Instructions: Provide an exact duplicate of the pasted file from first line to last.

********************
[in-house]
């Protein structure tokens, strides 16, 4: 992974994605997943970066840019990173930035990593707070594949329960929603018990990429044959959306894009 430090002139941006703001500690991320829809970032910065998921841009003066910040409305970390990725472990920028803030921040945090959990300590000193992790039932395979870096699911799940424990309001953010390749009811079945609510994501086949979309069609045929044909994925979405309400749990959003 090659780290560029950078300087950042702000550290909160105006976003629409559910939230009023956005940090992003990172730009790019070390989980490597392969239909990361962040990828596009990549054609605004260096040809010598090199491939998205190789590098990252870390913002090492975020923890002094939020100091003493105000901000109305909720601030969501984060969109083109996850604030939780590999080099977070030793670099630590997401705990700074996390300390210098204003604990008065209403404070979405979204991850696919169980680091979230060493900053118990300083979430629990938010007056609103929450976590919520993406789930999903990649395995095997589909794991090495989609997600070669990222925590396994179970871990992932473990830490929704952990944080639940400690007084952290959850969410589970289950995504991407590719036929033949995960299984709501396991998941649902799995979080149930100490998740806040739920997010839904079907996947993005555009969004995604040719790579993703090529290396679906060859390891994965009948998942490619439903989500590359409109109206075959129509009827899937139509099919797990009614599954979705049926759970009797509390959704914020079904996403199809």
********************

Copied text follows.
[in-house]
């Protein structure tokens, strides 16, 4: 992974994605997943970066840019990173930035990593707070594949329960929603018990990429044959959306894009 430090002139941006703001500690991320829809970032910065998921841009003066910040409305970390990725472990920028803030921040945090959990300590000193992790039932395979870096699911799940424990309001953010390749009811079945609510994501086949979309069609045929044909994925979405309400749990959003 090659780290560029950078300087950042702000550290909160105006976003629409559910939230009023956005940090992003990172730009790019070390989980490597392969239909990361962040990828596009990549054609605004260096040809010598090199491939998205190789590098990252870390913002090492975020923890002094939020100091003493105000901000109305909720601030969501984060969109083109996850604030939780590999080099977070030793670099630590997401705990700074996390300390210098204003604990008065209403404070979405979204991850696919169980680091979230060493900053118990300083979430629990938010007056609103929450976590919520993406789930999903990649395995095997589909794991090495989609997600070669990222925590396994179970871990992932473990830490929704952990944080639940400690007084952290959850969410589970289950995504991407590719036929033949995960299984709501396991998941649902799995979080149930100490998740806040739920997010839904079907996947993005555009969004995604040719790579993703090529290396679906060859390891994965009948998942490619439903989500590359409109109206075959129509009827899937139509099919797990009614599954979705049926759970009797509390959704914020079904996403199809």